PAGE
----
Krakow Film Music Festival in Poland has now reached its 7th installment, and it’s by far the biggest yet. In fact, it may very well be the biggest film music event ever arranged in terms of sheer audience numbers and the level of concerts and activities. IFMCA members Thor Joachim Haga and Eleni Mitsiaki were present to take in the experience.
From September 25th to September 28th we were treated to a series of film concerts, Q&As, master classes, workshops, competitions and much more, spread over a myriad of arenas across town and for multiple audience groups – to an extent that we’ve never seen before in any film music festival anywhere in the world.
It all started on Thursday with a concert dedicated to the Norwegian-Scandinavian super-production Kon-Tiki (2012), a fictional retelling of the real-life adventures of Norwegian explorer Thor Heyerdahl who sailed from Peru to Polynesia on a balsa wood raft in 1947 – the most expensive film in Norwegian history. As usual, the live film concert was held in the active steel factory of ArcelorMittal about 30 minutes outside the Krakow city centre, accommodating some 2500 audience members in its moody, industrial setting. Johan Söderqvist’s wonderful score, encapsulating the mystery, intimacy and adventure of the story was performed impeccably by the Sinfonietta Cracovia conducted by Christian Schumann.
This concert was accompanied by multiple events throughout the festival, including a Q&A with Johan Söderqvist hosted by IFMCA member Thor Joachim Haga. It was realized through a collaboration with the Kosmorama film festival in Trondheim, Norway, which will screen the event next year.
On Friday, the main event was a concert dedicated to the songs and instrumentals of the James Bond franchise, a concept which premiered at the Fimucité festival on Tenerife earlier this year. Since no less than 10.000 tickets had been sold, the event had been moved to the gigantic multifunction venue Krakow Arena, where we were treated to an impressively spectacular light show and some of the best singers in Poland performing the classic Bond songs – from Dr. No to Skyfall. Krakow Philharmonic Orchestra performed under the baton of Spanish composer and conductor Diego Navarro.
But even this was surpassed by Saturday’s event, a live film concert of Ridley Scott’s Gladiator (2000) with composer Hans Zimmer present, performed by the Sinfonietta Cracovia and the Pro Musica Mundi Choir conducted by Ludwig Wicki. This time, the Krakow Arena housed 14.000 paying audience members, surely some form of record for a film music concert. Unfortunately, singer and co-composer Lisa Gerrard had to bow out due to illness, but the Polish replacement singer performed the wordless, Middle-eastern vocals with haunting bravura.
Sunday’s concert was certainly the highlight for this writer. Back in the ArcelorMittal steel factory, the American composer organization ASCAP celebrated its 100th anniversary by showcasing themes and suites from some of its major clients throughout the years, performed by the Beethoven Academy Orchestra and conductor Diego Navarro – both classics like Elmer Bernstein’s To Kill A Mockingbird (1962) and Alex North’s love theme from Spartacus (1960), but also suites by visiting composers Hans Zimmer (Inception), Dario Marianelli (Anna Karenina), Elliot Goldenthal (Batman) and Patrick Doyle (Frankenstein, Thor, Harry Potter and the Goblet of Fire). Several of these tracks had gorgeous, improvisational flute solos performed by American flutist Sara Andon.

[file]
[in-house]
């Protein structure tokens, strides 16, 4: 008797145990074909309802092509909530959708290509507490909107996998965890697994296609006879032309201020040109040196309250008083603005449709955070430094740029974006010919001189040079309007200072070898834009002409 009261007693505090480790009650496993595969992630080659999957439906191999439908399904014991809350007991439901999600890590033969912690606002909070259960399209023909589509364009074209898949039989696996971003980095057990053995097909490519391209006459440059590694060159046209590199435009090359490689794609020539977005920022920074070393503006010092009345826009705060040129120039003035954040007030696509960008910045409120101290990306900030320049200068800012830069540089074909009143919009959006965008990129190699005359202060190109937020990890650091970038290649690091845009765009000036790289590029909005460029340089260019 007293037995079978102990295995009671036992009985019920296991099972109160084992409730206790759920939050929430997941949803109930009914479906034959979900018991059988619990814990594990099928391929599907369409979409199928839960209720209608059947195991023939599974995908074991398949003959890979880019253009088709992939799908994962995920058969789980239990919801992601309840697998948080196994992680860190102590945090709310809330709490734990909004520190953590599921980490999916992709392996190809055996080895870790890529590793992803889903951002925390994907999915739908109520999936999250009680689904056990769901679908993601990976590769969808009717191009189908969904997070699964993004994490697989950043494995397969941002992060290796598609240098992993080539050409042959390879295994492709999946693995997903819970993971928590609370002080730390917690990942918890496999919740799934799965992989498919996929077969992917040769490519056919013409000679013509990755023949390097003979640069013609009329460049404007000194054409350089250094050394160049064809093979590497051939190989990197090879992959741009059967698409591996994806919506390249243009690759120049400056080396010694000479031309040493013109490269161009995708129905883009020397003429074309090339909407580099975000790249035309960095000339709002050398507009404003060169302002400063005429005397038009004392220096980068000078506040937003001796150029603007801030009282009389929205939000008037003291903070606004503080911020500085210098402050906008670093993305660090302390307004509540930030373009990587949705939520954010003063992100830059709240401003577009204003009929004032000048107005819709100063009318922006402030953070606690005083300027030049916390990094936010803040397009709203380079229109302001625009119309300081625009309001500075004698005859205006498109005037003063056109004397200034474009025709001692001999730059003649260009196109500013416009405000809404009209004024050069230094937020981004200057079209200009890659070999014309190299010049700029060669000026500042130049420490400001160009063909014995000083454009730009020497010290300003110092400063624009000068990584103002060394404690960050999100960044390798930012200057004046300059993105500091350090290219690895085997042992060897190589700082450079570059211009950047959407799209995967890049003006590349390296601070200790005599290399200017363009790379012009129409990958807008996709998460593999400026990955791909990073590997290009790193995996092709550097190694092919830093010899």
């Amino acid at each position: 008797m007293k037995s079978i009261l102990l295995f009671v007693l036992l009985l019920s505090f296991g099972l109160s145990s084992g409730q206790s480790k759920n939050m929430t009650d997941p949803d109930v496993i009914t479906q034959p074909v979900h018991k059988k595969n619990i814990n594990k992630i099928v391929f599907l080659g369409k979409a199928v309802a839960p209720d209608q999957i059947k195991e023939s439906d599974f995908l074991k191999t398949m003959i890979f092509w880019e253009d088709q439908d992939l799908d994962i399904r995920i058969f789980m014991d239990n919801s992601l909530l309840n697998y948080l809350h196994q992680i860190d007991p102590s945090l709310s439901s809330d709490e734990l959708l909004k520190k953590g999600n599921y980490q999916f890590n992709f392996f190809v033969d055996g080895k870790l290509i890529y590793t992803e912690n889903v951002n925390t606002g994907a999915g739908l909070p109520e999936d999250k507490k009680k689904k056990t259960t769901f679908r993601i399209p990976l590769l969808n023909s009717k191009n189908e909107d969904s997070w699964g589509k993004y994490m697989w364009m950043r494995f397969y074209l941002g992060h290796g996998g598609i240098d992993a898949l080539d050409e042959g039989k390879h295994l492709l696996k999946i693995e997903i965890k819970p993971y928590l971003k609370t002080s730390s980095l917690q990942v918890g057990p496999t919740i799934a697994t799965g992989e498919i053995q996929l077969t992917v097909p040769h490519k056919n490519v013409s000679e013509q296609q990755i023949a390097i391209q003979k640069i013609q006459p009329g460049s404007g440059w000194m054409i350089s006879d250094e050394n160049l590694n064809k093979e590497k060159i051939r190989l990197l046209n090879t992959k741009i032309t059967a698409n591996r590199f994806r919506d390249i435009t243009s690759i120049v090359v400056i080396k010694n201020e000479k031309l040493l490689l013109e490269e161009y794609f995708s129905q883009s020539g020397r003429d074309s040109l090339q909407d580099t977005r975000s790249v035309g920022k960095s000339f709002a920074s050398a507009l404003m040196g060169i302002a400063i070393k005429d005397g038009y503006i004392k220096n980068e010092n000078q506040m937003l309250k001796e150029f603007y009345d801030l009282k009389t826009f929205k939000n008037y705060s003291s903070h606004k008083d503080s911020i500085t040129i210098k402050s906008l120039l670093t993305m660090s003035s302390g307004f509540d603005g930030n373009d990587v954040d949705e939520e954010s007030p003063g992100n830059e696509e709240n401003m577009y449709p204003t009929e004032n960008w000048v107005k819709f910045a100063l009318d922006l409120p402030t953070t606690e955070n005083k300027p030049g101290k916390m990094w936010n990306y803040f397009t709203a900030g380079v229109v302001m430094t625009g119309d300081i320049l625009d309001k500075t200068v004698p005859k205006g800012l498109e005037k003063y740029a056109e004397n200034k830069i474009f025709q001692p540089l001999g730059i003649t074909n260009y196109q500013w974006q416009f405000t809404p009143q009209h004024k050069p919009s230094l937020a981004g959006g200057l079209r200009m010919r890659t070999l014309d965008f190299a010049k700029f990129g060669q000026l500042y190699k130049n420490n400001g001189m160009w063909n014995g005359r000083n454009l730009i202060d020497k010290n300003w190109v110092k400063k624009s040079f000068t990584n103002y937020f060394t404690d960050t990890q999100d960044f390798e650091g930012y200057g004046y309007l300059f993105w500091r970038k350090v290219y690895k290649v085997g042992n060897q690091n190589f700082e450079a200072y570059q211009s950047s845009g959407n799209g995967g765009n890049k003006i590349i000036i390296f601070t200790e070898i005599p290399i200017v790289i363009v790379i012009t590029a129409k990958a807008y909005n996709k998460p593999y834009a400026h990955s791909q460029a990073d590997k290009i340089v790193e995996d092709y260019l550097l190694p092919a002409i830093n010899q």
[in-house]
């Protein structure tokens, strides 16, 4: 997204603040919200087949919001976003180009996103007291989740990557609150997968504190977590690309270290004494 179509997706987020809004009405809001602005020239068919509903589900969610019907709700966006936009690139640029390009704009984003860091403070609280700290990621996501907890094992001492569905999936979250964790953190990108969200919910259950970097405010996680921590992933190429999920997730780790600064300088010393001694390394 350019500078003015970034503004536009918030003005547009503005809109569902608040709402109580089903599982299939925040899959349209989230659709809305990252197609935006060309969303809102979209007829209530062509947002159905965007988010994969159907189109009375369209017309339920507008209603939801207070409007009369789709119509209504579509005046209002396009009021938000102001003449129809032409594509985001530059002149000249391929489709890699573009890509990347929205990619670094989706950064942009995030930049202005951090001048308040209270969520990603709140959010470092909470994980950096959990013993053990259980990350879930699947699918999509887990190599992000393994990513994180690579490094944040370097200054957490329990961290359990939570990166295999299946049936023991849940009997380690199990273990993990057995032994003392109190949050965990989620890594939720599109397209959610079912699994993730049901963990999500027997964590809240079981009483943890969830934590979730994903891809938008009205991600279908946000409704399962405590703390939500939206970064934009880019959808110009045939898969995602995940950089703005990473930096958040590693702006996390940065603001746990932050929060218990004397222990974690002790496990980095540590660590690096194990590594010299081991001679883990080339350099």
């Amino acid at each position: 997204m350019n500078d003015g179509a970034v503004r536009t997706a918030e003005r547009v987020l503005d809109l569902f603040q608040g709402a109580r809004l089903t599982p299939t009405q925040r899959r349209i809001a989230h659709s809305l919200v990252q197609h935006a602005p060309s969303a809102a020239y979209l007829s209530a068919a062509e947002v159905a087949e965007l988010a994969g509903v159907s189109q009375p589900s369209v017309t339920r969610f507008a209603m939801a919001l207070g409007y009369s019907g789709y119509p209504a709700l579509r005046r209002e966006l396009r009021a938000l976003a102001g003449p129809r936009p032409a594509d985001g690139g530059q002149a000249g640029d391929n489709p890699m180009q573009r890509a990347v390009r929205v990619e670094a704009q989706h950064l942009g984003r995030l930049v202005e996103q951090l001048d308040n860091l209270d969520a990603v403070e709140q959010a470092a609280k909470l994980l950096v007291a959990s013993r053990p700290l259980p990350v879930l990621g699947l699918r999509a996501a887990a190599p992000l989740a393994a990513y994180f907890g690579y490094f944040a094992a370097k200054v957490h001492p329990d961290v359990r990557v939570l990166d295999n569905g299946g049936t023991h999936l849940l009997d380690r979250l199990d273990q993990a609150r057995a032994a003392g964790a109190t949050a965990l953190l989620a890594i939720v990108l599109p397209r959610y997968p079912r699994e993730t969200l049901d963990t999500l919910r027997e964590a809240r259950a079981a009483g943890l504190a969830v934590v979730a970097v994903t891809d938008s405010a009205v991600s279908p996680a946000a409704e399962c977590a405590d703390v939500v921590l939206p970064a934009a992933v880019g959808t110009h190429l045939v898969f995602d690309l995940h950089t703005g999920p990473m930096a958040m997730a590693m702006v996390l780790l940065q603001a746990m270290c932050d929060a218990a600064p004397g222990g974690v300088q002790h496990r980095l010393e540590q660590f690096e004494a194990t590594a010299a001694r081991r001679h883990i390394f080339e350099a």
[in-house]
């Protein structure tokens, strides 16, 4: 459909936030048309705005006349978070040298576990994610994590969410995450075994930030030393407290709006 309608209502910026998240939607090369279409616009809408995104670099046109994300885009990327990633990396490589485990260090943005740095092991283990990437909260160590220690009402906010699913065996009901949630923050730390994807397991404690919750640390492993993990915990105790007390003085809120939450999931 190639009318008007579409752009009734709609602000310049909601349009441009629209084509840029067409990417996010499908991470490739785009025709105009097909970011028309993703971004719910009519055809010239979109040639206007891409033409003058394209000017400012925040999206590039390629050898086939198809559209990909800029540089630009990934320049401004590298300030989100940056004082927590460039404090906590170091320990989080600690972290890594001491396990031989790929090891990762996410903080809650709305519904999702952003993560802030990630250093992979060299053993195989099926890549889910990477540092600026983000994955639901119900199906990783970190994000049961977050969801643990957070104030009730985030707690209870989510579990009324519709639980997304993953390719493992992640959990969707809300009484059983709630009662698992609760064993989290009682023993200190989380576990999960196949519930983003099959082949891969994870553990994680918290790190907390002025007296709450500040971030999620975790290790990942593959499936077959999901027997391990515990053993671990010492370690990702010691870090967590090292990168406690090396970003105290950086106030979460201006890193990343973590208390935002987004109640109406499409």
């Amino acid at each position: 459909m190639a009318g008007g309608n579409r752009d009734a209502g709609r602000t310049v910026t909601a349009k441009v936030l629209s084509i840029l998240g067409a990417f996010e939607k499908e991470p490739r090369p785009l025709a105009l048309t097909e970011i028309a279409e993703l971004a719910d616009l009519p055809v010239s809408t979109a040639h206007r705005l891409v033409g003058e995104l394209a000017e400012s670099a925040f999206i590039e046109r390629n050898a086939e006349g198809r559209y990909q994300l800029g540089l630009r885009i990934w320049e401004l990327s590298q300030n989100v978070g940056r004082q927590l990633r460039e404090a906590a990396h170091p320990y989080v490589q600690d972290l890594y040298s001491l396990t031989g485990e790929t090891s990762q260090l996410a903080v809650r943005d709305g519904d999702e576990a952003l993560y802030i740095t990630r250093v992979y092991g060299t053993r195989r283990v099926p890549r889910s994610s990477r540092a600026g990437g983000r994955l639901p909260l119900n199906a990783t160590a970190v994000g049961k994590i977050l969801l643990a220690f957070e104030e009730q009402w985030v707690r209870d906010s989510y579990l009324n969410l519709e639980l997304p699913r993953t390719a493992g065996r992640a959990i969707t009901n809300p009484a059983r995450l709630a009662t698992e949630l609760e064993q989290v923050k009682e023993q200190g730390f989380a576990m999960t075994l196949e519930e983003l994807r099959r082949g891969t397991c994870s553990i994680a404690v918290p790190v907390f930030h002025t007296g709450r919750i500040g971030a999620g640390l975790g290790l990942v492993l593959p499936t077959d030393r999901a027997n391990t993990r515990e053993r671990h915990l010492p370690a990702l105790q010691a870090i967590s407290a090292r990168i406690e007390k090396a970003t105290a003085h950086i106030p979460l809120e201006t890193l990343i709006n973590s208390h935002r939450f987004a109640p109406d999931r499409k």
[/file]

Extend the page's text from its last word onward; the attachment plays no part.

A definite highlight was the newly arranged Grand Gothic Suite by Elliot Goldenthal, made up of themes from Batman Forever (1995) and Batman and Robin (1997). Giant Batman logos lit up the sides of the stage as Goldenthal’s music rampaged its way through frenetic brass, satirical jazz and pounding percussion – highly appropriate for the industrial setting, and receiving appropriate standing ovations for several minutes. The concert ended with a long suite from Inception (2010) with Hans Zimmer himself on piano. Not too shabby, that one either. For film music fans like us, concerts like this, without or with very little film footage, might be more interesting than a film concert since it really allows all attention to be directed towards the music itself.
In between these main concerts were a myriad of panels with all the visiting composers. Marianelli and Zimmer also received their own personal Q&A sessions that were filled to the brim with fans and industry professionals. Not to mention several less ambitious, but no less interesting concerts, like a video game concert music led by video game composer extraordinaire Garry Schyman.
Master classes were held each day – with Schyman on the art of game scoring, film music agent Maggie Rodford, members of ASCAP, composer and lecturer Richard Bellis, professor Daniel Carlin and many more. Several of them took place in the impressive ‘science fiction’-designed Alvernia Studios, home to several film music recordings of Polish and international cinema.
Children were treated to their events, with the Bolek & Lolek Live Concert, based on a popular Polish children’s show, as well as the Young Way Into the Classic Concert, with famous film themes performed by the FMF Youth Orchestra.
And I haven’t even begun to mention all the associated events outside the realms of film music. This year’s edition featured 35.000 guests in total, 100 guests and almost 80 events. Festival director Robert Piaskowski, FMF manager Agata Grabowiecka and the rest of the crew really outdid themselves this time, and set the new bar for all film music festivals to come. We can only hope that they’ll continue to provide the world with what is an essential platform for showcasing this wonderful art form, even if subsequent festivals aren’t at the same ambitious level. In either case, we’ll return next year.
Photos by Thor Joachim Haga